Meanwhile, Harbert, a 20-year ABC veteran, has been named president of NBC's in-house television production division. He will oversee development and production of in-house-produced programming for prime time, daytime, Saturday morning and late night. Harbert is a high-profile hire for the division, which is becoming increasingly important to the network as the Hollywood studios focus on supplying their own television networks with programming.

"In-house production has become more important because, while there is a need and desire at NBC to be in business with all the studios and to get the best product they have, we all have to be mindful that most of those other studios have networks to supply themselves," Harbert said. "So we have to make sure, given that none of us knows what will happen in the next few years, that there is a flow of product from the inside."

NBC Studios has had a good run of late, producing last season's highest-rated new sitcom, "Will & Grace," and highest-rated new drama series, "Providence."

Harbert, a well-respected executive in the Hollywood television community, has spent the last 2 1/2 years as a producer at DreamWorks SKG, serving as executive producer on ABC's since-canceled "Arsenio" and "It's Like, You Know . . .," which begins its second season on the network next month.

Shepard Smith has been named anchor of the Fox News Channel's evening newscast "The Fox Report," airing Mondays through Fridays from 7 to 8 p.m. Smith starts Sept. 13. Smith is taking over for Paula Zahn, who's moving to the 10 p.m. slot vacated by Catherine Crier; Crier exited the network to head to Court TV.

Smith will continue to anchor portions of the cable network's daytime news lineup "Fox News Now." He's been with FNC since it was launched in '96, starting as a correspondent from Fox's affiliate news service. Before joining Fox News, Smith was a news reporter for the syndicated show "A Current Affair," distributed by Twentieth Television, which, like Fox News Channel, is owned by Rupert Murdoch-headed NewsCorp.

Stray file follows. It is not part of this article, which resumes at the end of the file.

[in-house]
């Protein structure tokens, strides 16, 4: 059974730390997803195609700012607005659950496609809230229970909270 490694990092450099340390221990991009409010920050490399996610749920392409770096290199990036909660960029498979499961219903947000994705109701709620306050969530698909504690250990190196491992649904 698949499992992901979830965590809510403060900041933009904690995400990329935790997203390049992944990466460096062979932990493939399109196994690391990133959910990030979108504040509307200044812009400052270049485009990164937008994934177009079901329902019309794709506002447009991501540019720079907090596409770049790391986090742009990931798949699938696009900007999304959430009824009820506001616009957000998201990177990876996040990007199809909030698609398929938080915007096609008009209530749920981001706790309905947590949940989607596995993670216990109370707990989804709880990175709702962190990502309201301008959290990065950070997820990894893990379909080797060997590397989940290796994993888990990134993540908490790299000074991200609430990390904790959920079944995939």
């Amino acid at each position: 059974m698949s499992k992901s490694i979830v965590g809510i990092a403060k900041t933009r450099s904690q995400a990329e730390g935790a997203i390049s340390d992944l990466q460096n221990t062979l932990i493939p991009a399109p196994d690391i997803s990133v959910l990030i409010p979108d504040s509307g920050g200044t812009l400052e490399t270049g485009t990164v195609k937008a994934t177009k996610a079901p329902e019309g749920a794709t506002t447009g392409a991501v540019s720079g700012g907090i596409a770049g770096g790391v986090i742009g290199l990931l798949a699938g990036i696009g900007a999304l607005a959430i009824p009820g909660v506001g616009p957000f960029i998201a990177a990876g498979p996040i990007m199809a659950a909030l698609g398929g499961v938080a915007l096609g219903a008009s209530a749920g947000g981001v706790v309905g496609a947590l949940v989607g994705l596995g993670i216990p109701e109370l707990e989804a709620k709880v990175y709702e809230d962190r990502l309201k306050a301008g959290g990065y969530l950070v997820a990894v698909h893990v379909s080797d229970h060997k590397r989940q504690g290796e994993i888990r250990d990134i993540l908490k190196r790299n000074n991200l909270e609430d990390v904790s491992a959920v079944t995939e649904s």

NAACP President Kweisi Mfume plans to pick one of the four major broadcast networks to boycott during the November sweeps. Mfume was in Los Angeles late last week, meeting with programming suits from ABC, CBS, Fox and NBC. He has not yet announced which network will be targeted for his tune-out campaign.

Mfume could not be reached for comment yesterday, but in an interview with the nationally syndicated TV show "Entertainment Tonight," Mfume said that his complaint isn't just about their lack of minority representation in front of the camera, but in the executive suites as well. "[T]he larger problem is that the four major networks don't have people of color as executives," he told "ET."

He also told "ET" that the NAACP has bought stock on all of the networks' parent companies and, as shareholders, "we expect to be at those meetings raising these questions."